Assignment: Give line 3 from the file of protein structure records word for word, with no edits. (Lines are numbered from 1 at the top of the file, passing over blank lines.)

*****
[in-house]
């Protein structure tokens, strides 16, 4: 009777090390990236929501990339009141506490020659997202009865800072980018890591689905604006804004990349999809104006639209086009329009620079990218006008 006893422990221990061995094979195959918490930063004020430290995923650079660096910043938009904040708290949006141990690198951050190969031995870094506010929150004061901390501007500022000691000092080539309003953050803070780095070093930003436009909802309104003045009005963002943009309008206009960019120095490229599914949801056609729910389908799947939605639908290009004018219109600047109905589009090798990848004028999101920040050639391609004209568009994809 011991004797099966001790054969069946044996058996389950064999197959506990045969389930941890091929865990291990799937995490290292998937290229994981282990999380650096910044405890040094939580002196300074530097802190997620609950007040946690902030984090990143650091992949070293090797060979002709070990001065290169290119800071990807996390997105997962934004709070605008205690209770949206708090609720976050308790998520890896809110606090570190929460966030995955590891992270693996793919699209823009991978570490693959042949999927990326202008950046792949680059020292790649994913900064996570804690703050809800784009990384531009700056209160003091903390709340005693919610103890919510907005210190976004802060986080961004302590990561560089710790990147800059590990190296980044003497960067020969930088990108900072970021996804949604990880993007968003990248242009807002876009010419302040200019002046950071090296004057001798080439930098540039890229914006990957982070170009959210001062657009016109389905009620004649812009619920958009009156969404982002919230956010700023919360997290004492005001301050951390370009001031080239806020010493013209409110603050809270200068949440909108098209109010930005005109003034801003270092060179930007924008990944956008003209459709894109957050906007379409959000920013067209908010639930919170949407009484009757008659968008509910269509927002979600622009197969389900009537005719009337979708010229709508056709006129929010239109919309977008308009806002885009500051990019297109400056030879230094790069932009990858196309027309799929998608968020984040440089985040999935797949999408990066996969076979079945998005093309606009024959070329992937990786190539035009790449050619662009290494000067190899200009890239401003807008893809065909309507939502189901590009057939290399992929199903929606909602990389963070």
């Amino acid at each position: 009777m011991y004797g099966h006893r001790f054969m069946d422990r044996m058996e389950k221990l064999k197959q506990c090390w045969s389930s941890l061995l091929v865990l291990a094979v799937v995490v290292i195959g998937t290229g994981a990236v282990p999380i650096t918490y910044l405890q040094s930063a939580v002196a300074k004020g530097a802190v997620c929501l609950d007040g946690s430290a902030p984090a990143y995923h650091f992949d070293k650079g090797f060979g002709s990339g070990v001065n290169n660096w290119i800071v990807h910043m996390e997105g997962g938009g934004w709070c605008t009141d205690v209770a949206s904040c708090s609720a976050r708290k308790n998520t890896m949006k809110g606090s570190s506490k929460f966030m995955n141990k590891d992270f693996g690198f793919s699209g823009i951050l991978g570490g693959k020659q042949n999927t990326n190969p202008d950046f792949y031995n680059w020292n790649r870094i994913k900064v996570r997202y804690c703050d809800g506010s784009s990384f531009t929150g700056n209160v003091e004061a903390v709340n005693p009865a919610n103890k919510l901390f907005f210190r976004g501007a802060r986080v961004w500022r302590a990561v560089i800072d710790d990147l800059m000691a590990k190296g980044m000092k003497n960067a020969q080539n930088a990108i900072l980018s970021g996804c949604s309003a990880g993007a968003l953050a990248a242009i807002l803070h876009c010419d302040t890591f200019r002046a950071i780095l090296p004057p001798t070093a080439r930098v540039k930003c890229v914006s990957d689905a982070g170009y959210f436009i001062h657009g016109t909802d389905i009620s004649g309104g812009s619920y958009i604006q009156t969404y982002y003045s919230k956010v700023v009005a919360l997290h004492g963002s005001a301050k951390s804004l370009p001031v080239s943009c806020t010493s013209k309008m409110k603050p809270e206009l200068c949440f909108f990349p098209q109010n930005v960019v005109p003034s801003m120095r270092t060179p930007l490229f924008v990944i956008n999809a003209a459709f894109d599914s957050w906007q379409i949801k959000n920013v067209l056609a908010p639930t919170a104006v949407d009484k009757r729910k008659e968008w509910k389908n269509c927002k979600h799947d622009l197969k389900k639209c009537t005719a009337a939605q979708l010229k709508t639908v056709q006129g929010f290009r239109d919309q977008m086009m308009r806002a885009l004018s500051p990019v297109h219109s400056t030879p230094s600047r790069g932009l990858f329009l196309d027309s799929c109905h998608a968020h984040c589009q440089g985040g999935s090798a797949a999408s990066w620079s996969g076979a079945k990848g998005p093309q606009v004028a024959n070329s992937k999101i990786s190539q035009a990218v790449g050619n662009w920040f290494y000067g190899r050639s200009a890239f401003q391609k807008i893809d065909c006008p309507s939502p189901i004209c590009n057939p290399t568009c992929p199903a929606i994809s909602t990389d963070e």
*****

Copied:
């Amino acid at each position: 009777m011991y004797g099966h006893r001790f054969m069946d422990r044996m058996e389950k221990l064999k197959q506990c090390w045969s389930s941890l061995l091929v865990l291990a094979v799937v995490v290292i195959g998937t290229g994981a990236v282990p999380i650096t918490y910044l405890q040094s930063a939580v002196a300074k004020g530097a802190v997620c929501l609950d007040g946690s430290a902030p984090a990143y995923h650091f992949d070293k650079g090797f060979g002709s990339g070990v001065n290169n660096w290119i800071v990807h910043m996390e997105g997962g938009g934004w709070c605008t009141d205690v209770a949206s904040c708090s609720a976050r708290k308790n998520t890896m949006k809110g606090s570190s506490k929460f966030m995955n141990k590891d992270f693996g690198f793919s699209g823009i951050l991978g570490g693959k020659q042949n999927t990326n190969p202008d950046f792949y031995n680059w020292n790649r870094i994913k900064v996570r997202y804690c703050d809800g506010s784009s990384f531009t929150g700056n209160v003091e004061a903390v709340n005693p009865a919610n103890k919510l901390f907005f210190r976004g501007a802060r986080v961004w500022r302590a990561v560089i800072d710790d990147l800059m000691a590990k190296g980044m000092k003497n960067a020969q080539n930088a990108i900072l980018s970021g996804c949604s309003a990880g993007a968003l953050a990248a242009i807002l803070h876009c010419d302040t890591f200019r002046a950071i780095l090296p004057p001798t070093a080439r930098v540039k930003c890229v914006s990957d689905a982070g170009y959210f436009i001062h657009g016109t909802d389905i009620s004649g309104g812009s619920y958009i604006q009156t969404y982002y003045s919230k956010v700023v009005a919360l997290h004492g963002s005001a301050k951390s804004l370009p001031v080239s943009c806020t010493s013209k309008m409110k603050p809270e206009l200068c949440f909108f990349p098209q109010n930005v960019v005109p003034s801003m120095r270092t060179p930007l490229f924008v990944i956008n999809a003209a459709f894109d599914s957050w906007q379409i949801k959000n920013v067209l056609a908010p639930t919170a104006v949407d009484k009757r729910k008659e968008w509910k389908n269509c927002k979600h799947d622009l197969k389900k639209c009537t005719a009337a939605q979708l010229k709508t639908v056709q006129g929010f290009r239109d919309q977008m086009m308009r806002a885009l004018s500051p990019v297109h219109s400056t030879p230094s600047r790069g932009l990858f329009l196309d027309s799929c109905h998608a968020h984040c589009q440089g985040g999935s090798a797949a999408s990066w620079s996969g076979a079945k990848g998005p093309q606009v004028a024959n070329s992937k999101i990786s190539q035009a990218v790449g050619n662009w920040f290494y000067g190899r050639s200009a890239f401003q391609k807008i893809d065909c006008p309507s939502p189901i004209c590009n057939p290399t568009c992929p199903a929606i994809s909602t990389d963070e």